Place At The Table
It was from my place at the
kitchen table that I learned a lot of important things.
of all I learned to sit still. As
a very small child, there were two places
I knew I was expected to sit still and that was at the table and in
had a very small kitchen and the table was barely large enough to
us all and hold some food too, but a lot of living took place around
old kitchen table. Sometimes
we just had sandwiches but that
matter we still ate together at the table.
We each had a place
the table. There was never
any question, when Momma
“Supper’s ready”, we quickly slid into our designated places
the table with no argument between us kids about who would sit where.
place at the table was next to Daddy and my brother sat on the other side
of me. Momma sat across the
table where she could reach other food items or
that we might need. We always
sat in our same places at the table
when we had company, and then sometimes the seating
changed a little to accommodate guests.
did her best to teach us to be polite and courteous and she would
do that by telling stories about the consequences of bad manners.
story she told was about a time when Great Uncle Sike (a nickname for
to visit. It seems Uncle Sike
had just sat down at the supper table when my brother, who was too small
to have learned his manners very well yet,
loudly, “My place!” I
guess Uncle Sike evacuated that chair
no time flat but Momma was just sure that was why Uncle Sike never ate
meal at our table again! I
don’t really think Uncle Sike was all that
but it made a good story for Momma to teach us children
valuable lesson. At any rate,
Uncle Sike must have forgiven my brother
he and Uncle Sike became the best of friends.
in life, they shared a lot of meals together where Uncle Sike
had a place at my brother’s table.
family was very informal during meals, yet it was at the table
we learned good values. We
learned to pray because every
began with prayer. Momma taught us to pray:
thank thee, Lord, for this food, for health and strength
for every good…Amen.”
we grew older we added our own words and petitions but I have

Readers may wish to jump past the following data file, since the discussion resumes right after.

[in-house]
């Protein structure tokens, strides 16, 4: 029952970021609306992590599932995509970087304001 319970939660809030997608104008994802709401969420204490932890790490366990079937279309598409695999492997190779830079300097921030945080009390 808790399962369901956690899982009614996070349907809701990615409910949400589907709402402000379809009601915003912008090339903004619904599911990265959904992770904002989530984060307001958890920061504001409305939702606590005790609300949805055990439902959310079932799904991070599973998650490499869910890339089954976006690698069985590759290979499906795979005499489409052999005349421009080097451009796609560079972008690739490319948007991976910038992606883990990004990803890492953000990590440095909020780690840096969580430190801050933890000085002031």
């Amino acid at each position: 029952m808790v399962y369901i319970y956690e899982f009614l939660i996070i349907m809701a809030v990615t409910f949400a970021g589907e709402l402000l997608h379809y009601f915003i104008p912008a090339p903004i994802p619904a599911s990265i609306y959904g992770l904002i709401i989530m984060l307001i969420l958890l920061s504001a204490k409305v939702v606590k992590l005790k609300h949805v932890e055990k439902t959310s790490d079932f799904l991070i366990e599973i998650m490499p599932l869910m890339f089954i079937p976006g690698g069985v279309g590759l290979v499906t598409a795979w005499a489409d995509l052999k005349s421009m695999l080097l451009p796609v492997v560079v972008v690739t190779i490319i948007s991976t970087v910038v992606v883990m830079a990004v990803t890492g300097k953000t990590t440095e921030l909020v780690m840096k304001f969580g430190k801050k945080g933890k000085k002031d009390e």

remembered the prayer that Momma taught us.
children we learned to sit still, (Yes,
I know I mentioned that before
it’s because I remember how difficult it was to sit still), and we
taught to mind our manners. Some
of these teachings were:
talk with your mouth full”
carving pictures out of your meat and eat it”
your elbows off the table”
your napkin, not your sleeve”
make smacking noises with your mouth”
blowing bubbles in your milk”
to say please”
say thank you”
leave the table without asking to be excused”
still” (Did I mention that?)
interrupt when someone else is talking”
talk about the dog throwing up or any other disgusting things at the
learned to take responsibility and to work by helping with everything
preparing the meal and setting the table to cleaning up afterward.
taught us how to behave at home so we would know how to
later in public. She also
taught us that we were expected to
to help if we were guests in someone else’s home.
was at my place at the table where I heard a lot of good conversations
everyone had an opportunity to have a turn to talk and make comments.
when I had a family of my own, we each had our places at the table.
child began in the high chair and eventually graduated to a high stool
then on to a regular kitchen chair. The
lessons I learned
up enabled me to know more about how to prepare meals
teach my own children the lessons that I had learned around the table.
I read that 75 per cent of families do not eat meals together anymore.
was a time when families all gathered around the table for all of their
seems that today most people don’t make it to the table for
one meal. Families
often eat in shifts, in front of the television,
grab something while driving through a fast food lane
their way to some activity.
is interesting that statistics show that the children of families who eat
five or more times a week have lower rates of smoking, drinking,
illegal drug use. Teenagers
are also shown to have higher
performance. There is
something to having “a place at the table”.
is a place where we feel loved and accepted and conflicts
often resolved. It is a place where much is learned,
are established, and memories are made.
manufacturers have made mealtime simpler
microwave ovens, dishwashers, and many other appliances,
seem to be missing the most important element at our tables today.
wonder why it is that many children seem more restless,
manners, and are deficient of basic domestic skills.
might just be because something is missing around our own
room tables. We are missing
the people…families… all sitting
the table where each person is given the gift of “a place at the